Safeguard Your Safety Review

Assumption gaps can undermine a process hazard analysis.

By G.C. Shah, Mustang Engineers

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If listeners misunderstand what a speaker means, problems can arise. Such an assumption gap is particularly dangerous during a process hazard analysis (PHA). It could result in inadequate identification of hazards and major hazards left hidden.

Typically, PHA activities are collaborative efforts between a facilitator and a team. The facilitator asks a series of questions and the team then works collectively to identify hazards. Because its results form the basis for subsequent safety analyses, the PHA is recognized as the foundation upon which the safety of the entire project rests. So, here, we'll look at several assumption gaps to consider while performing a PHA. This list isn't by any means comprehensive.

Metallurgy. During the design stage, material selection gets considerable attention to ensure hardware can handle the corrosion and erosion anticipated during normal and abnormal operations. However, there may be some assumption gaps.

Consider a question by the PHA facilitator: "Is the metallurgy of the equipment adequate for all anticipated operations — normal as well as abnormal?"

The PHA team typically would respond "Yes. Metallurgy has been considered thoroughly in design."

The team may assume that quality assurance and quality control (QA/QC) in place at the fabricator and construction contractor will ensure equipment is free from metallurgical defects. However, this may not be true in all situations. Indeed, in view of recent cases of poor quality control at various international fabrication shops, always re-examine the assumption of QA/QC.

A PHA facilitator should confirm that systems (e.g., material inspection and welding procedures) are in place to verify equipment meets all safety requirements.

Multi-plant sites. Plant acquisitions and joint ventures can result in sites housing operating units belonging to different organizations. Often, the organizations share some utilities or services. The accounting and business agreements generally are worked out in meticulous detail. However, the lower-level procedural issues, including safety and risk containment, aren't given sufficient thought in some cases. For instance, many units may share a common flare and a flare header and may have good accounting (flow totalizers) — but may lack effective coordination on flare design, modification or operation among various units.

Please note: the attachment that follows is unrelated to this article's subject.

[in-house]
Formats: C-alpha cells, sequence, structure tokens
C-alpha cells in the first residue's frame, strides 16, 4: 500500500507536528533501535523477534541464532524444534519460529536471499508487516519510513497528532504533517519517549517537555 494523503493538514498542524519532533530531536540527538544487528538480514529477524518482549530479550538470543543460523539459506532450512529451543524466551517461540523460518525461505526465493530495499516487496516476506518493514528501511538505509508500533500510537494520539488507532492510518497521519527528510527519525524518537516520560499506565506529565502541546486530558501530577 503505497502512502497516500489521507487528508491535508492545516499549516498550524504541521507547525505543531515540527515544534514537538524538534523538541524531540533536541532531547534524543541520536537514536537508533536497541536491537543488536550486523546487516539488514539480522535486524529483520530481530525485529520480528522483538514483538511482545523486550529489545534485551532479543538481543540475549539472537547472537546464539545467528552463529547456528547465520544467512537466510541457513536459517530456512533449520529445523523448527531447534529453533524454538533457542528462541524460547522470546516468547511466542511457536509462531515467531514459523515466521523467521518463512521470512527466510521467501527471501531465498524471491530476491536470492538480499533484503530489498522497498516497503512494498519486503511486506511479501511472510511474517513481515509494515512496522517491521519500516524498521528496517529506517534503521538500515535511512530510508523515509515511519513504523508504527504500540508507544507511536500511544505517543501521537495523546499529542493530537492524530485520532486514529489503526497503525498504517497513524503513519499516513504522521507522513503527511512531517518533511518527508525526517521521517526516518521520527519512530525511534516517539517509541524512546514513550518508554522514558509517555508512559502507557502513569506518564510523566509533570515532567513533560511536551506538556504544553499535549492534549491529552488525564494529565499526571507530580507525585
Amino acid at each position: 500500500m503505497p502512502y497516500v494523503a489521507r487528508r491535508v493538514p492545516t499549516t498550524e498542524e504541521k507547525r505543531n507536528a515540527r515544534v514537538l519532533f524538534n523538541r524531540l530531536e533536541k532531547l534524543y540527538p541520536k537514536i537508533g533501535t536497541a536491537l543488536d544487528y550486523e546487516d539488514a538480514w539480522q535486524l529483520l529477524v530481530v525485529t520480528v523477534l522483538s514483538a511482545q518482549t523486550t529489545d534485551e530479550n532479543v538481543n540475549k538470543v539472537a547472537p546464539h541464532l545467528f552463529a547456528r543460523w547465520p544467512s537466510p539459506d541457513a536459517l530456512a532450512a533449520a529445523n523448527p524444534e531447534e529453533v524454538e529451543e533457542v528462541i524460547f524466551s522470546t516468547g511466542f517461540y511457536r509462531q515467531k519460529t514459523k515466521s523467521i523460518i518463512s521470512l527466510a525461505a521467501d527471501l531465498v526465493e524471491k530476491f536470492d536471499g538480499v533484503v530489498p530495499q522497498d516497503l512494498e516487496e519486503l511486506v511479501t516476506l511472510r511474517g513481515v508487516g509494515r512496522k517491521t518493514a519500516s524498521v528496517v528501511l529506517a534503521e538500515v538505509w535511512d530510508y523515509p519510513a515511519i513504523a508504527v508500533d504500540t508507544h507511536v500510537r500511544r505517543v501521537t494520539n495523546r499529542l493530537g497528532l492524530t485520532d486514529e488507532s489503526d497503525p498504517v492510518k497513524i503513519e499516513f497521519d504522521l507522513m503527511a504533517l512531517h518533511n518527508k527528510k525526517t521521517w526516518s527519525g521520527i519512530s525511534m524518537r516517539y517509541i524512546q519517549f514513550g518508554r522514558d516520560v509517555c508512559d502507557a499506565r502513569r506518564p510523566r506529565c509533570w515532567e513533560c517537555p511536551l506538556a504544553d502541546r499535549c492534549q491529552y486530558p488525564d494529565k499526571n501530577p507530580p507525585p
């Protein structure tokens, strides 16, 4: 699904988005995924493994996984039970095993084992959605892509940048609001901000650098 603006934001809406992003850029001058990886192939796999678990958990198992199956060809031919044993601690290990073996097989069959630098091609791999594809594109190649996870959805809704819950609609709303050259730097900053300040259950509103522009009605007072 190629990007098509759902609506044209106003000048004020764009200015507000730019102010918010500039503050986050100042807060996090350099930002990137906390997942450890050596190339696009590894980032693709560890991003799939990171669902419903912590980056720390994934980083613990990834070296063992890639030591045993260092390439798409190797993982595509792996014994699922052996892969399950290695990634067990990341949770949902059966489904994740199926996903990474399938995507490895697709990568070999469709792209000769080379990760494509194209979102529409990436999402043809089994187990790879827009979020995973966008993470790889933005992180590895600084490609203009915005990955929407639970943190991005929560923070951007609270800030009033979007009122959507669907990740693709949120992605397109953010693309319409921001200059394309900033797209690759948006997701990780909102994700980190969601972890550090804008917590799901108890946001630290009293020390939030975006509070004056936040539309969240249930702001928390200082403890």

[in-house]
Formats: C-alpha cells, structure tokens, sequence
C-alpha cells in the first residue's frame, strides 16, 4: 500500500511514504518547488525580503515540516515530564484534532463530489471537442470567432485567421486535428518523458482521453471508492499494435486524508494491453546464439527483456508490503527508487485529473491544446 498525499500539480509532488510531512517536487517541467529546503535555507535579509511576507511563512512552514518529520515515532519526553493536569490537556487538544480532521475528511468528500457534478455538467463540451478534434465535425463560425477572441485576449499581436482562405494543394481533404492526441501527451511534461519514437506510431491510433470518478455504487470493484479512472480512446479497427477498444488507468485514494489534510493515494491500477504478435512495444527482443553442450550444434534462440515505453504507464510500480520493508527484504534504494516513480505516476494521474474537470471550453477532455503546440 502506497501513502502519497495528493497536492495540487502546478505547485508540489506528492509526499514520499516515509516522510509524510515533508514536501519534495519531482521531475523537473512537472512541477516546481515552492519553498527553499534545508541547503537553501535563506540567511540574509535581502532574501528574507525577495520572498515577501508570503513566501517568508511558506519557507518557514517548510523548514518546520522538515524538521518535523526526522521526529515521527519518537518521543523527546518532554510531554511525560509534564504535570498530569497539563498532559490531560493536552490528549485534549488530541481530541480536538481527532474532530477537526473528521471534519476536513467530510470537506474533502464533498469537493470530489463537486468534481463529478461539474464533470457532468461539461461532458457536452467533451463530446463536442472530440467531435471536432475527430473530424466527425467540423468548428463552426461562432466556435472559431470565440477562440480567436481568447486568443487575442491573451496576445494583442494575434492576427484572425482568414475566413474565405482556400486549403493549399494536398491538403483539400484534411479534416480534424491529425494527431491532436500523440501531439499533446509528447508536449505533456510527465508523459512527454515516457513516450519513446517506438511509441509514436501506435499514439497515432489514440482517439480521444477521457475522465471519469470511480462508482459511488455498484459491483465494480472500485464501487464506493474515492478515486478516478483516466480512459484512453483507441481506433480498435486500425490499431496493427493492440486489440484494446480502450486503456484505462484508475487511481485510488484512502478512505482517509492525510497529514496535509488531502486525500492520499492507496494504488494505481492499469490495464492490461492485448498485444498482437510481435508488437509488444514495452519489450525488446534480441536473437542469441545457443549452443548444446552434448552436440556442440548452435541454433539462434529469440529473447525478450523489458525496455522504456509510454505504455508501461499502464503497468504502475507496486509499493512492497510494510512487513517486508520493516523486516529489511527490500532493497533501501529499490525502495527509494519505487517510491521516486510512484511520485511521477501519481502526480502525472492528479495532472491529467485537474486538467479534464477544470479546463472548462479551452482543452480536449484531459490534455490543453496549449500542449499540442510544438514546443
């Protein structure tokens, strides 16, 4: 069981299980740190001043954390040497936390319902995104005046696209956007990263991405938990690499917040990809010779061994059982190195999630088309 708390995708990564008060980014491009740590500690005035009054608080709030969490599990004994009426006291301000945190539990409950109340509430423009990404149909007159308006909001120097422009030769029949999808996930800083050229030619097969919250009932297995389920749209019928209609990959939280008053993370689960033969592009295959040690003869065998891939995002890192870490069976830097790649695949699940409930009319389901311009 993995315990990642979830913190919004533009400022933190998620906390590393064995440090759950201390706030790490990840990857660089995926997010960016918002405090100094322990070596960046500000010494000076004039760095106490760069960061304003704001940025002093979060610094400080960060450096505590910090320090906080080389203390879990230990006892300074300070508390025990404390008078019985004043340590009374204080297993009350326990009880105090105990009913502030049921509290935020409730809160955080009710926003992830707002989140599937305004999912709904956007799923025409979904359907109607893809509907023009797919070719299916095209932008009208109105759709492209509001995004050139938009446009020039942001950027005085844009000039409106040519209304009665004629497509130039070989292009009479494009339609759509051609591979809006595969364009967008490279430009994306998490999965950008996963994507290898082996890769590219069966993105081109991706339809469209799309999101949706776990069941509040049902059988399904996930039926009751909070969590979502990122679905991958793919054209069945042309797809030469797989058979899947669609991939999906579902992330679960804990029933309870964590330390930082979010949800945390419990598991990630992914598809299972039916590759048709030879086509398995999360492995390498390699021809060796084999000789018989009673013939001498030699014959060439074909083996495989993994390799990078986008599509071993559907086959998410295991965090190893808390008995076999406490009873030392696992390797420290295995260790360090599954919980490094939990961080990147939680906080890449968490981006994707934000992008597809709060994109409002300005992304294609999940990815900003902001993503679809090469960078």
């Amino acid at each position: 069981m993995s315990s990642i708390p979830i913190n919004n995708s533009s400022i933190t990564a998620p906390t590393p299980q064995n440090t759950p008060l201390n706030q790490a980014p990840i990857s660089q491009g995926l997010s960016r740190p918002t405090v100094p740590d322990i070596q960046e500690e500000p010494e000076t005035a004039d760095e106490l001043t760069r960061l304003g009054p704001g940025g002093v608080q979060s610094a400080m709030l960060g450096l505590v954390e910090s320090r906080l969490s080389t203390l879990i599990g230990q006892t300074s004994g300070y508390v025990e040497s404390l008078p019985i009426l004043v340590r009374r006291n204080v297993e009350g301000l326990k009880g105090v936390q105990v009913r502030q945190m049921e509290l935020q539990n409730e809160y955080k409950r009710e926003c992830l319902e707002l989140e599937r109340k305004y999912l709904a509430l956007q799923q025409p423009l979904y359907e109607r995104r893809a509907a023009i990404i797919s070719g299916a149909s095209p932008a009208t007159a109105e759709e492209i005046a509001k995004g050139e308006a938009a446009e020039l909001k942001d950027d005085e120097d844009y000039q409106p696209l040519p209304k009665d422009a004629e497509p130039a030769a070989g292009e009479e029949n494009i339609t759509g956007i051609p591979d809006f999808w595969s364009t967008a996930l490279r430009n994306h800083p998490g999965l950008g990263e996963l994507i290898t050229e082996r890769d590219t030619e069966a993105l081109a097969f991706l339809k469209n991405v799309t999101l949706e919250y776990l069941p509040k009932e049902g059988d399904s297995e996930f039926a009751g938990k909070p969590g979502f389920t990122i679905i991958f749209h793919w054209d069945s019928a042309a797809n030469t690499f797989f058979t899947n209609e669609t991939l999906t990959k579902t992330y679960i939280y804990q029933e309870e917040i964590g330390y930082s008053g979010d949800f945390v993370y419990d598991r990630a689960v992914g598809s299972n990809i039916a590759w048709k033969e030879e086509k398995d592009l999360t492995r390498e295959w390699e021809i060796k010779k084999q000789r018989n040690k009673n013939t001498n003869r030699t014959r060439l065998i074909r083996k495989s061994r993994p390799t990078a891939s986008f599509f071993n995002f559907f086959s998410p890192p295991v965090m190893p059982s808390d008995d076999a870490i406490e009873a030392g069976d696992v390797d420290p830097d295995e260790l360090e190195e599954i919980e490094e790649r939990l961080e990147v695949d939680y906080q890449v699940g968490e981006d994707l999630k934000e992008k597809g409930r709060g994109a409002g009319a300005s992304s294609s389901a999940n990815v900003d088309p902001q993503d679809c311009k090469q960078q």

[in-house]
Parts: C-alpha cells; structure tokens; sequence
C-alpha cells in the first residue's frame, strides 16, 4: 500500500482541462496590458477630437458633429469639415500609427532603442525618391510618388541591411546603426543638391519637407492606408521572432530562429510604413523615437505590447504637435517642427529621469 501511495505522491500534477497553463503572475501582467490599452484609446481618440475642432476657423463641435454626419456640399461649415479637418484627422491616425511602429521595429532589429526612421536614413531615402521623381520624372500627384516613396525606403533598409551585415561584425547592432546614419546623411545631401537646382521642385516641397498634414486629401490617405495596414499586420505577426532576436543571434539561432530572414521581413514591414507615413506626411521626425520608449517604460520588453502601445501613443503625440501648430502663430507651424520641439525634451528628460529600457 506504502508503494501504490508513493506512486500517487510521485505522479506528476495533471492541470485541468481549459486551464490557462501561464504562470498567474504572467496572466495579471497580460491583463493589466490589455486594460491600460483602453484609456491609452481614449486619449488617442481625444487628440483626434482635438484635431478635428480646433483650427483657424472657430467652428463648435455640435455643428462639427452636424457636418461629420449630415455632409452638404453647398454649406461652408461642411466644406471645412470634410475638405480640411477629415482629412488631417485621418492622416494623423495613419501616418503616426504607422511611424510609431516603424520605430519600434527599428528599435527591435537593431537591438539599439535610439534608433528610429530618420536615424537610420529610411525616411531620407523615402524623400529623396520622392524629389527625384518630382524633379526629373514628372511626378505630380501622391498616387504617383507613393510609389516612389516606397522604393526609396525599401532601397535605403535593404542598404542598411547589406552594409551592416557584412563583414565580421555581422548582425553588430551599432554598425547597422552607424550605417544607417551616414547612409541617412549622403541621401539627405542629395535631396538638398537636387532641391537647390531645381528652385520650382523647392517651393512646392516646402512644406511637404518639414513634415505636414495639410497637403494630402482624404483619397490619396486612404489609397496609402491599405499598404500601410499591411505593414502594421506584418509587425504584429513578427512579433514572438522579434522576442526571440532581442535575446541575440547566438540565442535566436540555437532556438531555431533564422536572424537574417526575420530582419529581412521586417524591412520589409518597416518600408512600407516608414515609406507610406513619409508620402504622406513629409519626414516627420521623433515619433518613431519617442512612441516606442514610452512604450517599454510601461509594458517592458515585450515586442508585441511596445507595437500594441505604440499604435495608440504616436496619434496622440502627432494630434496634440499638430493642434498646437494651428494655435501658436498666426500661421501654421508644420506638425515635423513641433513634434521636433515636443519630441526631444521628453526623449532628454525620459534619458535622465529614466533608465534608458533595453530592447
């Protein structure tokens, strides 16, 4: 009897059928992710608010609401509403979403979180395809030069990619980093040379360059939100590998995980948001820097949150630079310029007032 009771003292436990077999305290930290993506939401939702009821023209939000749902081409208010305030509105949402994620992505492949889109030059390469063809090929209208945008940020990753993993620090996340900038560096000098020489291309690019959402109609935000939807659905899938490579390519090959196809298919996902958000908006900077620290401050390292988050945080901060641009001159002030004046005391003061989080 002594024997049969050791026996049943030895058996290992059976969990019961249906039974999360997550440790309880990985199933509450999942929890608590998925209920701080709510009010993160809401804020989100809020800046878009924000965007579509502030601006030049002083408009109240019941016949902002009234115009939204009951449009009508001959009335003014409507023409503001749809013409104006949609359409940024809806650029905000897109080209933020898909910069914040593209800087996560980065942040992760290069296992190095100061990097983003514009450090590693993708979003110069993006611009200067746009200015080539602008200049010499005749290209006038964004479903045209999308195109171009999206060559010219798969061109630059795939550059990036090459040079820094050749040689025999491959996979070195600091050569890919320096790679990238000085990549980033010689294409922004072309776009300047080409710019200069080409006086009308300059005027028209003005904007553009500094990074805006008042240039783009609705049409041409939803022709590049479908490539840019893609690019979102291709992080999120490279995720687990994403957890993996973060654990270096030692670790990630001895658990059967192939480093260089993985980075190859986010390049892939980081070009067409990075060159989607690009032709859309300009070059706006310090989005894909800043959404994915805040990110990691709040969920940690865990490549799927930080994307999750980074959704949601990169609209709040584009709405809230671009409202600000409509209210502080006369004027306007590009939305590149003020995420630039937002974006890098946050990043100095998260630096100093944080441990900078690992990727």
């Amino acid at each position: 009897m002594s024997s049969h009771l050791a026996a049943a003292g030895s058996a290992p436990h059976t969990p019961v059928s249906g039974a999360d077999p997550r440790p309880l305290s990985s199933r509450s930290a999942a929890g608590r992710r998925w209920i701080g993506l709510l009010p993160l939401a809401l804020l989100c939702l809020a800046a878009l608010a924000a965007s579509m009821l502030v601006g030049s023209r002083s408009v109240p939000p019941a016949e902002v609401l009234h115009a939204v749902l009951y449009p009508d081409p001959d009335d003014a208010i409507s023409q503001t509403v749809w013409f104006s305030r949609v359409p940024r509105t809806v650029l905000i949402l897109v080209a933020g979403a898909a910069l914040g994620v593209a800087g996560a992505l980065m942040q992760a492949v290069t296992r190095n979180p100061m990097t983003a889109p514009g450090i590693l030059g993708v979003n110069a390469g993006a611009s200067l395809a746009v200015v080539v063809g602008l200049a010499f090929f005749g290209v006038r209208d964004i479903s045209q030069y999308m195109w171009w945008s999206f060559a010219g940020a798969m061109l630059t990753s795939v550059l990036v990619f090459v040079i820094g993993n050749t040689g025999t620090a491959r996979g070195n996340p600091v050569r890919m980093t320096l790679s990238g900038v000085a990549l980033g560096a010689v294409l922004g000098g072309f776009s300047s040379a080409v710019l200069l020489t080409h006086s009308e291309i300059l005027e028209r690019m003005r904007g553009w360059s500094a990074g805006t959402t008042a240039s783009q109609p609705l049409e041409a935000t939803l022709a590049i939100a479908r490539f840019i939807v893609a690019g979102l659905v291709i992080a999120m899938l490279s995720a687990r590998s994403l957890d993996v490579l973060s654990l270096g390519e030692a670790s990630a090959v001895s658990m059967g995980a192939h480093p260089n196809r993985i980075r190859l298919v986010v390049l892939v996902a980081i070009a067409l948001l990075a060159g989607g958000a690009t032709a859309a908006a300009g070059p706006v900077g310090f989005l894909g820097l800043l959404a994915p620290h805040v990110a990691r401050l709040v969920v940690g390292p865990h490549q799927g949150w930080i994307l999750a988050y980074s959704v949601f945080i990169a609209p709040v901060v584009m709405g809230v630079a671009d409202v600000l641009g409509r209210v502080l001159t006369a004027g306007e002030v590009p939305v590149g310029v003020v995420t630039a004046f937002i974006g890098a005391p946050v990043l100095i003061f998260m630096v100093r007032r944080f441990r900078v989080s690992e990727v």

Some questions to ponder include:

  1. Do the flare and its ancillaries (header, knockout drum and pumps) have adequate capacity to handle anticipated flows resulting from the project modifications?
  2. Do release scenarios for the flare system consider all units at the site?
  3. Are management systems in place to ensure that all companies thoroughly review modifications that impact the flare system?
  4. Are management systems or engineering controls in place to prevent unilateral modifications of shared systems prior to a multi-party safety review?
  5. Are there proper installation and maintenance procedures for relief valves and rupture discs?
  6. Have all companies at the site continually reviewed flare operation, emergency response systems and other utility systems?

Vents. Some vents may discharge directly to the atmosphere. On the process and instrumentation diagrams, they usually are shown as "vented to a safe location." The term "safe location" may not get scrutinized during a PHA. An assumed "safe location" may not be sufficiently safe. Some natural-gas vents and turbine exhausts are routed to the atmosphere. While such vents may be small and generally pose minimal fire hazard, it's appropriate to ensure that:

  1. The vent is sufficiently far from any ignition source, sparks, or storage of flammable materials. Industry standards such as NFPA-54 may help in determining criteria for "safe" locations.
  2. During the worst-case conditions of flow to the vent and atmospheric conditions (stable with no or mild wind), the ground-level concentration of flammable material poses an acceptable hazard. Similarly, hot turbine exhausts, under the worst-case scenario, don't create an ignition or a thermal hazard.
  3. Venting doesn't occur in confined spaces or close to buildings. If it's absolutely necessary to vent in a confined area, verify that effective safeguards (e.g., gas detectors and alarm and mitigation systems) are in place to manage the hazard to an acceptable level.

Isolation valves. Are these valves actually leak-proof? For furnace operations, fuel supply is almost always double-block-and-bleed. Not all valves (e.g., plug valves) are leak-proof. So, always check the valve leak rating.

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